Humiliated at the hands of what it had described as a rag-tag army of mutinous soldiers and bush rebels, Nigeria says it will continue to spearhead regional efforts to return to power the elected government of Sierra Leone, which was ousted in a military coup May 25.
"Legitimate government, peace, and security will be restored," said Tom Ikimi, Nigeria's foreign minister, after a meeting of heads of state at the annual summit of the Organization of African Unity (OAU) in the Zimbabwean capital, Harare, Tuesday. "Our actions have been fully supported."
Mr. Ikimi said he was concerned not only about the need to ensure the return of constitutional rule in Sierra Leone, but also to prevent instability spreading to neighboring Liberia, itself only now hesitantly emerging from a seven-year civil war. Nigeria has had troops stationed there since 1990.
Nigeria's failed effort Monday to oust coup leaders in Sierra Leone followed the collapse of efforts by Western diplomats to persuade the coup leaders to stand down in the face of the international community's universal condemnation. Officials say that while they were close to a deal with Maj. Johnny Paul Koroma, the self-declared head of state, the conspirators' new allies in the rebel Revolutionary United Front bitterly opposed an agreement with the ousted civilian government and Nigeria. Both the rebels and the mutineers have grown increasingly disenchanted with an agreement signed last November designed to end the country's brutal six-year civil war.
Nigeria's mandate for marching into Sierra Leone is uncertain. Despite words of encouragement from regional leaders, there was no authorization from the United Nations for military intervention, nor from the OAU. There has been no meeting of the Economic Community of West African States (ECOWAS). Abbas Bundu, a former executive secretary of the subregional grouping, has described Nigeria's actions as "totally unwarranted and unjustified."
Exactly what Nigeria hopes to achieve in Sierra Leone has been the source of much speculation. Gen. Sani Abacha, Nigeria's head of state, himself came to power after his army annulled elections widely regarded as free and fair in 1993. His ministers have persistently railed against Western criticism, both of the takeover and subsequent allegations of human rights abuses, as unwarranted interference in the internal affairs of an independent sovereign nation.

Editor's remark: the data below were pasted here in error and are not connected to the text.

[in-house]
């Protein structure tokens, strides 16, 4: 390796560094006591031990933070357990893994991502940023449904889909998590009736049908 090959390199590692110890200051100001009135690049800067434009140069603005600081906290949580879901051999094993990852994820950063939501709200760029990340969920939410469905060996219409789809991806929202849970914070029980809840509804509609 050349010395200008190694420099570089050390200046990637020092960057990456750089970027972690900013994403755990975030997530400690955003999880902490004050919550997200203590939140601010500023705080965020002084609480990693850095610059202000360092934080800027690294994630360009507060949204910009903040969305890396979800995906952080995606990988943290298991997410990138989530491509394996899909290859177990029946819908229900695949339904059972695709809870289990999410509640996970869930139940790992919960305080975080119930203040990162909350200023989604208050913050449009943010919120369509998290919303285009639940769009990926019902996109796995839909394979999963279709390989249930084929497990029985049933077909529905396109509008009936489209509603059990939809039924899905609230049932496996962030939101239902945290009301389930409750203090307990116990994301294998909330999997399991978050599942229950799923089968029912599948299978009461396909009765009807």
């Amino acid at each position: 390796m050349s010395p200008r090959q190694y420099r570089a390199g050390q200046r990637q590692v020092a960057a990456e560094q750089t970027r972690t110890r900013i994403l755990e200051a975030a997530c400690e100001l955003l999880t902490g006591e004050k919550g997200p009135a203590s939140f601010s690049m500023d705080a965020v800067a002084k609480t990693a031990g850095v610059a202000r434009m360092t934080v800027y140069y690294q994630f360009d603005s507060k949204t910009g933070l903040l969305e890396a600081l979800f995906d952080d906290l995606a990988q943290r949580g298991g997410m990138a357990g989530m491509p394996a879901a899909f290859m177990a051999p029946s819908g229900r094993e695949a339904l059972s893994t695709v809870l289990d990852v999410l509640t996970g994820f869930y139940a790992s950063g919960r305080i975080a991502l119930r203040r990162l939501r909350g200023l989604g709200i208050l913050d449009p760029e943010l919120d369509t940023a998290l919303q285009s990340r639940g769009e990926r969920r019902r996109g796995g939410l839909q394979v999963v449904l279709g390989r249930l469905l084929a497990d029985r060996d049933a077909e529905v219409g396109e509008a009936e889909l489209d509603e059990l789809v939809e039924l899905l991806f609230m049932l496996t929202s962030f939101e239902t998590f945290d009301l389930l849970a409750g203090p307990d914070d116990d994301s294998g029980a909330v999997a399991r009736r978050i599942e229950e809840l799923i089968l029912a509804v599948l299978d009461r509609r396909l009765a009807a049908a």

Nigeria's now-robust involvement in the affairs of its tiny, impoverished neighbor, ostensibly to restore democracy, is an irony that has been gleefully seized upon the coup leaders' radio station in Sierra Leone. Broadcasts have called on Africa's most populous nation to sort out its own problems before tackling theirs.
Warming up to the West
Officials say the close cooperation between Nigerian troops, US Marines, and British military officials in the days that followed the May 25 putsch in the Sierra Leonean capital, Freetown, may have encouraged General Abacha to believe that by acting as a can-do regional policeman, he could ease the mounting problems he faces at home and abroad.
The European Union this week voted to extend the watery measures it has in place against Nigeria's military rulers, while London and Washington had both been speaking about new, tougher policies. The country was attracting the kind of pariah status usually associated with countries accused of sponsoring international terrorism - Sudan, Libya, Iran.
"A swift, clean operation would have shown the world of what we are capable," one defense official in Lagos says. "We could have eased this talk of sanctions and presented ourselves again as the friends of Western interests."
Above all, intervention provides welcome relief from problems at home. It gave an example of how very much worse things can become when security is challenged, a demonstration of the army's willingness to act, and a challenge to any junior officer tempted to follow their Sierra Leonean counterparts. While Nigeria's independent media has been unequivocally supportive - "Flush Out The Rascals" says the daily Vanguard - there is increasing frustration over economic mismanagement in a country marked by massive inequalities of wealth and manipulation of the program scheduled to return the country to civilian rule next year.
High cost of failure
But while success has its attractions, the consequences of failure are probably too great even too contemplate. "It's not a question only of prestige and status," says one defense attach in Lagos. "Their authority abroad and at home would be fatally damaged by anything less now than the reinstallation of President Kabbah."
Even if Nigeria succeeds in bringing Ahmed Tejman Kabbah back from exile in Guinea, there are further problems on the horizon.
After elections widely praised as free and fair early last year, Sierra Leone's civilian government has been accused of tribal bias by a hostile army and of failing to deliver peace. It has also failed to breathe life into an economy now one of the poorest in the world, despite a wealth of natural resources.
"To put Mr. Kabbah back in power will be difficult," says one Western diplomat. "But to keep him there, with hostile rebels across the country, will be harder still."